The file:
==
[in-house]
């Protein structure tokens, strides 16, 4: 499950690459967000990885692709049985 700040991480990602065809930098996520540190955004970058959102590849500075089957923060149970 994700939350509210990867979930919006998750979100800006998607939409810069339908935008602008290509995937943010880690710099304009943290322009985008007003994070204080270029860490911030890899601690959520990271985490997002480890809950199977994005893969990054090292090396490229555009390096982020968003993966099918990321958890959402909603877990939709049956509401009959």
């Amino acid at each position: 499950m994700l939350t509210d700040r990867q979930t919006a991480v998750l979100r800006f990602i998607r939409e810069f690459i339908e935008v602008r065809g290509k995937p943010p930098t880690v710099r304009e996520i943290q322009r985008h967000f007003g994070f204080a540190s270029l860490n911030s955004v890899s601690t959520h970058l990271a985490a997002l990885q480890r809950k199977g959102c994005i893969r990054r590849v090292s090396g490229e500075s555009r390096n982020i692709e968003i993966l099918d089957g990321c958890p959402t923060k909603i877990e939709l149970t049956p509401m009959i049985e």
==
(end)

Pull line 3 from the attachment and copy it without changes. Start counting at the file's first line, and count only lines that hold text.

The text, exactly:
């Amino acid at each position: 499950m994700l939350t509210d700040r990867q979930t919006a991480v998750l979100r800006f990602i998607r939409e810069f690459i339908e935008v602008r065809g290509k995937p943010p930098t880690v710099r304009e996520i943290q322009r985008h967000f007003g994070f204080a540190s270029l860490n911030s955004v890899s601690t959520h970058l990271a985490a997002l990885q480890r809950k199977g959102c994005i893969r990054r590849v090292s090396g490229e500075s555009r390096n982020i692709e968003i993966l099918d089957g990321c958890p959402t923060k909603i877990e939709l149970t049956p509401m009959i049985e």